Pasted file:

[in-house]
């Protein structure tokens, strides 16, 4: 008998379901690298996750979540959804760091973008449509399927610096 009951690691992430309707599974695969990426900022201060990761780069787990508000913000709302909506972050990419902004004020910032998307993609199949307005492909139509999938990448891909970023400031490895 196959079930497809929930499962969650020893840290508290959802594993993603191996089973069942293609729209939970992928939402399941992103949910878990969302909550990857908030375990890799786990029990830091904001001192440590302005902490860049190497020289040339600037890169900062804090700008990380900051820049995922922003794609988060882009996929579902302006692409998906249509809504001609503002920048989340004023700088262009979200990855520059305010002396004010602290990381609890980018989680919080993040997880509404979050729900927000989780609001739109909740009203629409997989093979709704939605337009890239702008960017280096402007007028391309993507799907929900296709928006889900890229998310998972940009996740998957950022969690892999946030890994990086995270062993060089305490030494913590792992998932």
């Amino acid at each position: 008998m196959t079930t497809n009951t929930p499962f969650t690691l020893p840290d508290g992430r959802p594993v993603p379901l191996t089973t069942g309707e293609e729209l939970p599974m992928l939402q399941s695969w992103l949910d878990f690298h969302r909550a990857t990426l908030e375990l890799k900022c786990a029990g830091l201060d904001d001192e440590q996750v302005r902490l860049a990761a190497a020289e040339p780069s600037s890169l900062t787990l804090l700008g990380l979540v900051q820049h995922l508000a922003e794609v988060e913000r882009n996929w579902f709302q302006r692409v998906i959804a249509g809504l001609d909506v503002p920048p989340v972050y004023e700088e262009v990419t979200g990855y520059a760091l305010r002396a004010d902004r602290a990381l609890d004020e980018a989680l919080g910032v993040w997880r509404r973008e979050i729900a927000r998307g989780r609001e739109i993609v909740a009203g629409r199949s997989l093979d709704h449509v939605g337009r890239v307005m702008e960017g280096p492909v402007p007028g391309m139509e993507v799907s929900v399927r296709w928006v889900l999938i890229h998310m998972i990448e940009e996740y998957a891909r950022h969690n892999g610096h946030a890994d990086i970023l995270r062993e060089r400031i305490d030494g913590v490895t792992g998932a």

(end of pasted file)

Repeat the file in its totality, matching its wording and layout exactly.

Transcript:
[in-house]
């Protein structure tokens, strides 16, 4: 008998379901690298996750979540959804760091973008449509399927610096 009951690691992430309707599974695969990426900022201060990761780069787990508000913000709302909506972050990419902004004020910032998307993609199949307005492909139509999938990448891909970023400031490895 196959079930497809929930499962969650020893840290508290959802594993993603191996089973069942293609729209939970992928939402399941992103949910878990969302909550990857908030375990890799786990029990830091904001001192440590302005902490860049190497020289040339600037890169900062804090700008990380900051820049995922922003794609988060882009996929579902302006692409998906249509809504001609503002920048989340004023700088262009979200990855520059305010002396004010602290990381609890980018989680919080993040997880509404979050729900927000989780609001739109909740009203629409997989093979709704939605337009890239702008960017280096402007007028391309993507799907929900296709928006889900890229998310998972940009996740998957950022969690892999946030890994990086995270062993060089305490030494913590792992998932």
């Amino acid at each position: 008998m196959t079930t497809n009951t929930p499962f969650t690691l020893p840290d508290g992430r959802p594993v993603p379901l191996t089973t069942g309707e293609e729209l939970p599974m992928l939402q399941s695969w992103l949910d878990f690298h969302r909550a990857t990426l908030e375990l890799k900022c786990a029990g830091l201060d904001d001192e440590q996750v302005r902490l860049a990761a190497a020289e040339p780069s600037s890169l900062t787990l804090l700008g990380l979540v900051q820049h995922l508000a922003e794609v988060e913000r882009n996929w579902f709302q302006r692409v998906i959804a249509g809504l001609d909506v503002p920048p989340v972050y004023e700088e262009v990419t979200g990855y520059a760091l305010r002396a004010d902004r602290a990381l609890d004020e980018a989680l919080g910032v993040w997880r509404r973008e979050i729900a927000r998307g989780r609001e739109i993609v909740a009203g629409r199949s997989l093979d709704h449509v939605g337009r890239v307005m702008e960017g280096p492909v402007p007028g391309m139509e993507v799907s929900v399927r296709w928006v889900l999938i890229h998310m998972i990448e940009e996740y998957a891909r950022h969690n892999g610096h946030a890994d990086i970023l995270r062993e060089r400031i305490d030494g913590v490895t792992g998932a």